Account Security Standard


For questions about this standard, please open a ticket at Help.UNM or Help.Health.UNM 


This standard is based on National Institute for Standards and Technology (NIST) Special Publication (SP) Digital Identity Guidelines 800-63B, and describes how UNM users, as well as system and application administrators must configure and use Passphrases and Multi-Factor Authentication (MFA) to protect accounts that provide access to UNM information and systems. This standard helps protect Personally Identifiable Information (PII), Personal Health Information (PHI), and Controlled Unclassified Information (CUI) for which UNM is responsible, by helping to ensure that only authorized users can access such information, or systems that contain such information.  All members of the UNM community must follow and comply with this standard to be in compliance with UNM policies 2500 and 2520, among other UNM policies.

UNM Information Systems User Requirements

All users of UNM information systems, including system and application administrators when managing systems, are responsible for:

  • Maintaining the security of their account credentials and never sharing their credentials
  • Selecting strong passphrases for their UNM accounts
  • Selecting a passphrase that has not been used on any other systems, but specifically, a passphrase that has not been used on non-UNM systems
  • Selecting a passphrase that does not contain PII or other readily guessable details
  • Changing their passphrases when passphrases are suspected or known to have been compromised
  • Changing their passphrase immediately after a service desk passphrase reset
  • Using Multi-Factor Authentication (MFA) on every UNM system on which MFA is available
  • Using a “service account” and/or other separate “privileged account,” when managing IT services, or when needed to utilize elevated privileges on a system, but never for day-to-day activities, such as web browsing, reading email, etc.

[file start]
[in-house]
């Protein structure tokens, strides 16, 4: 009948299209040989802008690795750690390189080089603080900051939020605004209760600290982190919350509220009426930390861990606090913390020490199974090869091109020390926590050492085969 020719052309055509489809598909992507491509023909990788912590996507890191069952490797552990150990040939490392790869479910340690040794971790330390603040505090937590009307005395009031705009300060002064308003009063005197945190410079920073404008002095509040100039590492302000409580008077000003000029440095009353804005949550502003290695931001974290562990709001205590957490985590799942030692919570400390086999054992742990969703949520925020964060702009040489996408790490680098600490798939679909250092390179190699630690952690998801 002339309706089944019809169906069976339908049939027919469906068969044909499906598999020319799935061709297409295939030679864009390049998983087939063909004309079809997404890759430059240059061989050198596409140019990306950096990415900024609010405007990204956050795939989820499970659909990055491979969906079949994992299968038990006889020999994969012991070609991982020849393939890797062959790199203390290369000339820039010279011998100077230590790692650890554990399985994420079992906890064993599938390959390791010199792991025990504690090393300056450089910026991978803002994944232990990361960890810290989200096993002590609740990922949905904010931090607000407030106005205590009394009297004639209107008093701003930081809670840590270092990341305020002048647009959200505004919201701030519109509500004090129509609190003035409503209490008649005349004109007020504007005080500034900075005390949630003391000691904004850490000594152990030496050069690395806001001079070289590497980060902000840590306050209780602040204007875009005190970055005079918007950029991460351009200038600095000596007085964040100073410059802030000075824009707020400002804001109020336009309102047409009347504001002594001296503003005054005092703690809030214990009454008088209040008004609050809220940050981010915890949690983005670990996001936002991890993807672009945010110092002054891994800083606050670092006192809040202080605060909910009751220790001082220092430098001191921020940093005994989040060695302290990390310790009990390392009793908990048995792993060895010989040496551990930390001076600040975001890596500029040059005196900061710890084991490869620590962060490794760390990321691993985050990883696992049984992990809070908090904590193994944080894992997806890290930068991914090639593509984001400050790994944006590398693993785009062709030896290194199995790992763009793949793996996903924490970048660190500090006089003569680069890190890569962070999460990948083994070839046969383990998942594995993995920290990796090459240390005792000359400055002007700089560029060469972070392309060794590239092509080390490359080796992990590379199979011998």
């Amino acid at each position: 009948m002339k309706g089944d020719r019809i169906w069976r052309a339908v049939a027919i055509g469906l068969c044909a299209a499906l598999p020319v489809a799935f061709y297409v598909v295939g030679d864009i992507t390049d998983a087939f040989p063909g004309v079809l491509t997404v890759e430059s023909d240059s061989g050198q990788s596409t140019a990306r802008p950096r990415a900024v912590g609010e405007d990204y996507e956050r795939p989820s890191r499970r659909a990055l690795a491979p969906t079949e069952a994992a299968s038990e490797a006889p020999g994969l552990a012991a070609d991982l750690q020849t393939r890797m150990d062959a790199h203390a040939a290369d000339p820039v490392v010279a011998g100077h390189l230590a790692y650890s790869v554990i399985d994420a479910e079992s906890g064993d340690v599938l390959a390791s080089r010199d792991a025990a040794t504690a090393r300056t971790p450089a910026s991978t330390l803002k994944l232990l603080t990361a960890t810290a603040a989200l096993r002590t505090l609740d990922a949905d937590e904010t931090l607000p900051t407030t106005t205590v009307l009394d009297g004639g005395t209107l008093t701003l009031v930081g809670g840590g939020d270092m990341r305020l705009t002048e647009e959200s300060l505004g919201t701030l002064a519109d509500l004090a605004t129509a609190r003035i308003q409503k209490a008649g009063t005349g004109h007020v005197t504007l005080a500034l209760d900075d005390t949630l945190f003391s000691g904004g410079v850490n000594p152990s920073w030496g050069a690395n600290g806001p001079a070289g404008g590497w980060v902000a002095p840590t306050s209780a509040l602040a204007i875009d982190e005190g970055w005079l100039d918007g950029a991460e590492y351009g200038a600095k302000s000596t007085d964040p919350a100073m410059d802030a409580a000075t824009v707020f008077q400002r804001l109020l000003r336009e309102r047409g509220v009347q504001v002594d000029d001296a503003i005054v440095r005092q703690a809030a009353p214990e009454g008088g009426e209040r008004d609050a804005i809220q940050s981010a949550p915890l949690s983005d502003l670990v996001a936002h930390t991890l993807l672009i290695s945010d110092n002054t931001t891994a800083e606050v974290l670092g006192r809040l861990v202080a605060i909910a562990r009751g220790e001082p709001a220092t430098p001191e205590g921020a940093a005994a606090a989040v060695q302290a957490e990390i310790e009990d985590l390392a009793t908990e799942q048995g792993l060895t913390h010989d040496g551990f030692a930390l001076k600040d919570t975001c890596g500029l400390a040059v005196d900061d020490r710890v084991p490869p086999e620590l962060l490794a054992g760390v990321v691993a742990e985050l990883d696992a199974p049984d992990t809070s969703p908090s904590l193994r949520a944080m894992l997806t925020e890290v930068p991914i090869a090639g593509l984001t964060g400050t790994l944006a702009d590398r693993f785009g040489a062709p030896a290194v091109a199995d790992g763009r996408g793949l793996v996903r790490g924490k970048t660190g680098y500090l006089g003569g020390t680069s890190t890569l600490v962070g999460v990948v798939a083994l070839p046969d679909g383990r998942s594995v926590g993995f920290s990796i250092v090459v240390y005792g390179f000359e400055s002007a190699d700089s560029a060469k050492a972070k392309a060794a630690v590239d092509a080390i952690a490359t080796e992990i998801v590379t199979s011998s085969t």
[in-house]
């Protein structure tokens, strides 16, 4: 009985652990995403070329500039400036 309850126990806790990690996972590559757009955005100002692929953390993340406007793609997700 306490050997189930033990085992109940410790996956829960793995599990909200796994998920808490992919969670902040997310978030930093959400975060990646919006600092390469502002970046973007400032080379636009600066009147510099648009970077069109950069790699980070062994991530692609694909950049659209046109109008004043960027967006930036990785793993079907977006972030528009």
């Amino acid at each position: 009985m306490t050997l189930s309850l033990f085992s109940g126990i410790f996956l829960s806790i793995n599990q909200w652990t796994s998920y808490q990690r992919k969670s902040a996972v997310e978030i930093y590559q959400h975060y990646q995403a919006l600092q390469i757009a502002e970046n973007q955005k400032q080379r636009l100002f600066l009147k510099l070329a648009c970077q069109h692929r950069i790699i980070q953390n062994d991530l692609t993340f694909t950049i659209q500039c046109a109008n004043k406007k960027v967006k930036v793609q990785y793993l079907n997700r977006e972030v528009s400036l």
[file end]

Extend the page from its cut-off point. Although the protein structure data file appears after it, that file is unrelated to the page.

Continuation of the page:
• Being mindful when approving Multi-Factor Authentication (MFA) requests, so as to only approve requests that the authorized user has initiated
  • Using secure password management software, where available

UNM System and Application Administrator Requirements

All system and application administrators, as well as account/identity management administrators are responsible for:

  • Configuring information systems and applications for which administrators are responsible to comply with this standard
  • Changing all default passphrases when implementing new or replacement products, technologies, or systems
  • Creating and using separate “service accounts” and/or “privileged accounts” to manage information systems and applications, or when elevated privileges are otherwise needed
  • Documenting ownership and retention requirements of all privileged/service accounts
    • Differentiating user, privileged, and service accounts, and recording details including:
      • User or department name, account name, purpose for account, creation and de-provisioning dates
  • Periodically audit the inventory of all accounts and ensure
    • Access to the account is still needed
    • Privileges for the account are still needed. If a role change results in different privileges for the account, the passphrase must be reset and active sessions reset
    • Accounts that are inactive are locked after a reasonable period of inactivity.
      • Due to regulatory and record retention requirements, inactive accounts should be locked and de-provisioned, but not deleted. The appropriate UNM Information Security Office can assist areas in determining what inactivity period is reasonable